S M C C Alberta Premier Jason Kenney. Runs a "war room" at taxpayers expense which spreads false information about environmental groups. Alberta Inquiry Paid $28K for a Report Smearing Hundreds of Climate Journalists The Science Media Centre of Canada (SMCC) condemns all attempts by governments and third-party agencies to discredit the work journalists undertake to cover climate change in Canada. Numerous journalistic bodies — including the Society of Environmental Journalists — are smeared in a new Government of Alberta-bankrolled report. It's called, "A New Global Paradigm: Understanding the Transnational Progressive Movement, the Energy Transition and the Great Transformation Strangling Alberta’s Petroleum Industry." This report was produced as part of the provincial government’s $3.5 million inquiry into international opposition to Alberta’s oilsands. The report argues that journalists are part of a “disturbing” movement to “coordinate and effectively d
Showing posts from January, 2021
Despite long-standing and widespread warnings of the dangers, hog producers on the Canadian prairies were still feeding more antibiotics to their pigs in 2018 than they did the year before. (Latest figures available.)
by Larry Powell (Updated - Mar. 5th, 2021) A Canadian Pork Council photo. In 2019, an elite panel of experts - The Council of Canadian Academies - confirmed that thousands of Canadians were already dying each year of "antimicrobial resistance (AMR)." And, with that resistance still growing, up to 400 thousand will likely die of it by mid-century. It calls the problem, “a serious existential threat.” And, if anyone needs more convincing, here's how Canada's own Chief Public Health Officer puts it. " Left unchecked, there's risk of losing these medications as an essential life-saving treatment. It's estimated that antibiotic-resistant infections could cause 10 million deaths a year, globally by 2050. This is more than the current annual worldwide deaths from cancer." AMR happens when too many antibiotics are given (when they're not needed), not only to people, but mostly to livestock (domestic animals raised for food), like cattle, pigs
Nature "Great Hammerhead Shark Swimming" by Skylar L. Primm The number of oceanic sharks and rays worldwide has fallen by 71% since 1970. A study in Nature this week finds that more than three-quarters of these oceanic species are now threatened with extinction. The risk of extinction to marine species is primarily caused by overfishing, but it has been difficult to measure the decline of individual species. Although reductions in oceanic and coastal shark and ray populations in different regions of the world have previously been documented, a global analysis has not been available. The Whitetip reef shark (Triaenodon obesus).Photo by Jan Derk The authors attribute this decline to an 18-fold increase in relative fishing pressure — a measure of the proportion of sharks and rays caught relative to their global population — over the period. They argue that immediate action is needed to prevent collapses in populations. Specifically, they call on governments to implement catch l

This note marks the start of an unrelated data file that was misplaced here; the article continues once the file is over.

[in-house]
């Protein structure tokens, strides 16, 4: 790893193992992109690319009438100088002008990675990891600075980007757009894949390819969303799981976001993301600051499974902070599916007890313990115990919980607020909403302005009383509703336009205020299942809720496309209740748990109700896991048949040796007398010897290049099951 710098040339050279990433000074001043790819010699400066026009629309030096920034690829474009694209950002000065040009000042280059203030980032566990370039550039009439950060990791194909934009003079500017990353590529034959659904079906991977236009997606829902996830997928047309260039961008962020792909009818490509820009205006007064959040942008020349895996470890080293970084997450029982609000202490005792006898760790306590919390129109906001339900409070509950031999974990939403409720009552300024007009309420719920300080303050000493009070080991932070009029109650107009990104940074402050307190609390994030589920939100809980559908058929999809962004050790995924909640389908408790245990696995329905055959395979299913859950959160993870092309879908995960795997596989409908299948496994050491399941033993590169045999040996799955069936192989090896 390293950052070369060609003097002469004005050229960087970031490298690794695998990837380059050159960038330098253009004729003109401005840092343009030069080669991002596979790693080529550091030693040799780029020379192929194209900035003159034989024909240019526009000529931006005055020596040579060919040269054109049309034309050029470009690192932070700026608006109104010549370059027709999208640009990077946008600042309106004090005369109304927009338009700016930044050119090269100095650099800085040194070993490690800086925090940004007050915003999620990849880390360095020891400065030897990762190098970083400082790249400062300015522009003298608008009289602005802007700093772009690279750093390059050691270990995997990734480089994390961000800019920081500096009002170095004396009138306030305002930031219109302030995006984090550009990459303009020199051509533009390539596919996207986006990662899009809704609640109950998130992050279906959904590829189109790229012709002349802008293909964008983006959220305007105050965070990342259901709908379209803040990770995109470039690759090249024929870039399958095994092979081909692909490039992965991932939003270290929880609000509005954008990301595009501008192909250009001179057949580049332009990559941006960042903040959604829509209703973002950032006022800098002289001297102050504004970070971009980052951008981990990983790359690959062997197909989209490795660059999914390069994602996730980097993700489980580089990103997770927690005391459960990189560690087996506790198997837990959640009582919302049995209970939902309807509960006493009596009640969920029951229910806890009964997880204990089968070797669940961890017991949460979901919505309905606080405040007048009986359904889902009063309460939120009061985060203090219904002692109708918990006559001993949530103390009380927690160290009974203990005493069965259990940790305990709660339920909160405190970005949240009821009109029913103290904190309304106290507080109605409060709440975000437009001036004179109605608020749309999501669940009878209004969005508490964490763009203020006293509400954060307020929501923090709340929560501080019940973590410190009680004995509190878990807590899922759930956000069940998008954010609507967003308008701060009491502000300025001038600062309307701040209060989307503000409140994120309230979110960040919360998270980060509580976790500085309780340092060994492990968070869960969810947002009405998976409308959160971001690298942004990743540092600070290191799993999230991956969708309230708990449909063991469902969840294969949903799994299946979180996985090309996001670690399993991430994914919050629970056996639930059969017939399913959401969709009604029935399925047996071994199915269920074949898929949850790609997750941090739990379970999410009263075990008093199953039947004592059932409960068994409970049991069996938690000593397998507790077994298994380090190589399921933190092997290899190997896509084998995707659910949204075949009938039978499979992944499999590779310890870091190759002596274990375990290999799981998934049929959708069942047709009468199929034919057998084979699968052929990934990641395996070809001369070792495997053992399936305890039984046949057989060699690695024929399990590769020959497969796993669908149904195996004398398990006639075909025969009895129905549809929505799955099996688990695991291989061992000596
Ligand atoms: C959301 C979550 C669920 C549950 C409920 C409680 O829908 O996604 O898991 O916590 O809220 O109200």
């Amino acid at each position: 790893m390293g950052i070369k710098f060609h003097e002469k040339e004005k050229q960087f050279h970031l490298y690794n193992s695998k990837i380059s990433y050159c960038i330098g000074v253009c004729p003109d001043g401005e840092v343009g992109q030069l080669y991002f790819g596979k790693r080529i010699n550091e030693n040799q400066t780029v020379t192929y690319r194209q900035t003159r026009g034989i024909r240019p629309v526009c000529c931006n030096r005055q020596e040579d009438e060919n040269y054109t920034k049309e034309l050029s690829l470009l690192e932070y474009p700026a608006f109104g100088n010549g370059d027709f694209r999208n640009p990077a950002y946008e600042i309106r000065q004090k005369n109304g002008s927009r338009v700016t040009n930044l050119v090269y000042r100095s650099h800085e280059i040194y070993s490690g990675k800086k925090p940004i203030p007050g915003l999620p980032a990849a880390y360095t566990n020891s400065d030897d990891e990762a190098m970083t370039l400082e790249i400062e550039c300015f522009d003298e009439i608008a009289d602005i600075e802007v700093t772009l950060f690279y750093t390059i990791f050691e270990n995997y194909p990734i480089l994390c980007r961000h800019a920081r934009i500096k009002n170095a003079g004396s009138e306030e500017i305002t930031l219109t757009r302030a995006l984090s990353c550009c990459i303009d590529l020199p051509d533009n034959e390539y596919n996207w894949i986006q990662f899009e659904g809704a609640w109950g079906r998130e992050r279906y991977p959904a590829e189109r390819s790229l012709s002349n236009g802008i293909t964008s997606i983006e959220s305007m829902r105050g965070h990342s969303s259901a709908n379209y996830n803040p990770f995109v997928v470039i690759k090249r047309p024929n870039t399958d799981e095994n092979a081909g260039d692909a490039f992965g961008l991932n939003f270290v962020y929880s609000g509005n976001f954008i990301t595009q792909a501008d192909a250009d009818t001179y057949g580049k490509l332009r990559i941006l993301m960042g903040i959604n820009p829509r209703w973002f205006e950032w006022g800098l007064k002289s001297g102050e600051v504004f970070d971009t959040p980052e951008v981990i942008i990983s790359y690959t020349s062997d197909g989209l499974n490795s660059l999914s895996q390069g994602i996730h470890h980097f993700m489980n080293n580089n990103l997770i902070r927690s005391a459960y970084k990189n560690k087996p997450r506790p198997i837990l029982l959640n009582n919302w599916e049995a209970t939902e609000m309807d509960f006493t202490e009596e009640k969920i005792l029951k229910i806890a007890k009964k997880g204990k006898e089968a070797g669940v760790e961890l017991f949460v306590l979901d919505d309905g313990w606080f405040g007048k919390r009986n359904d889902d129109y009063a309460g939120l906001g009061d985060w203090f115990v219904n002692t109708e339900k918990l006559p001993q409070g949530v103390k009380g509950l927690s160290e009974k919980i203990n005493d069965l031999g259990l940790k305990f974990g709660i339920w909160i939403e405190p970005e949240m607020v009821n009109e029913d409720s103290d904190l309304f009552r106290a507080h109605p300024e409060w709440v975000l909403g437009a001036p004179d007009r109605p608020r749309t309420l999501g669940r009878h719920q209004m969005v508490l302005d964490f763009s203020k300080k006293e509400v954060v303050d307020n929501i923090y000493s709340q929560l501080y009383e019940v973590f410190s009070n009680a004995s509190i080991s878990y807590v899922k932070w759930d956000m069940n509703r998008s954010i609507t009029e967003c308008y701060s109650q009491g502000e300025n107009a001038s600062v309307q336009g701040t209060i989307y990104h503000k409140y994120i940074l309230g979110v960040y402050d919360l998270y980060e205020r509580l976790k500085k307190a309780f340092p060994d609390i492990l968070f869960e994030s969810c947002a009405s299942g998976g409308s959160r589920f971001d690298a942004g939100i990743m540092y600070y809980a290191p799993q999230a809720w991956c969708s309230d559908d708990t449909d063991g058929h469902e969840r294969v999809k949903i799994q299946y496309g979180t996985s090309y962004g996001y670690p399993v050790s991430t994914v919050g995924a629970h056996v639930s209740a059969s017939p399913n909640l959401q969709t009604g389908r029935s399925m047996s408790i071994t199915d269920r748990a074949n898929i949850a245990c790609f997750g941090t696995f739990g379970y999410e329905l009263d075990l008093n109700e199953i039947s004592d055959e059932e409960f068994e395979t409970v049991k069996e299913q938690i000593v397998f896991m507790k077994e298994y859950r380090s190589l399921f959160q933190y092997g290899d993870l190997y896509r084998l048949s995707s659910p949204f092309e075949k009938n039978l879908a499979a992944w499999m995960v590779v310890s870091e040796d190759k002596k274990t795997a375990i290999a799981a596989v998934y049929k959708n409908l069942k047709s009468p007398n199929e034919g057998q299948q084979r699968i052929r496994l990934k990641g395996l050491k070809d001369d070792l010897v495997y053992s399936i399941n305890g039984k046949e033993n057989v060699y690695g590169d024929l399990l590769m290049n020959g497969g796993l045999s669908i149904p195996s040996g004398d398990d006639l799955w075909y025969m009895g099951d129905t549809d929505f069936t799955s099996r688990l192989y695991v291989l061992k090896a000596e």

Proceedings of the Royal Society The Woodland Caribou. Photo by Steve Forrest. Globally, climate change and habitat loss are increasing “global greening.” While these changes benefit some species, animals such as woodland caribou may suffer in a greener world. We studied links between habitat alteration (e.g. forest cutting), primary productivity, moose, wolves and caribou across part of the Canadian Boreal forest. By studying all these components simultaneously, we found that habitat alteration led to more productivity, which in turn produced more moose and wolves, and precipitated caribou declines. Species like caribou, which are adapted to low productivity environments, however, are not expected to do well in a greener world. Find the full study here.
Part of the Solution? Or part of the Problem? The Government of Manitoba fails in its sacred duty to protect our precious waterways
by John Fefchak - PinP guest-writer. Lake Winnipeg, clogged with toxic algae. Nutrients from human and animal waste (including large commercial hog operations) pollute the tenth largest freshwater lake in the world. More than twenty years ago, I, along with many others, became aware of how Lake Winnipeg and other Manitoba waters were becoming polluted. Our government was ignoring the dire situation; and pressing on with the expansion of Intensive livestock (hog) Operations (ILO's). Our concerns over the massive amounts of manure being created, were ignored. Despite evidence being presented in the media, including a major TV documentary, "Choking Lake Winnipeg," we were called fear-mongers. Still, we didn't give up. Eventually, there was a glimmer of hope. In 2007, Manitoba's Clean Environment Commission released a ground-breaking report, recognizing a problem with the environmental sustainability of hog production. The Lake Winnipeg Act was establis
University of Toronto The vast Milne Ice Shelf, a small part of the Last Ice Area, broke up this summer. Photo credit: Joseph Mascaro, Planet Labs Inc. The Last Ice Area may be in more peril than people thought. In a recent paper published in the journal Nature Communications, a Canadian research team describes how this multi-year ice is at risk not just of melting in place, but of floating southward into warmer regions. This would create an “ice deficit” and hasten the disappearance of the Last Ice Area. Details here.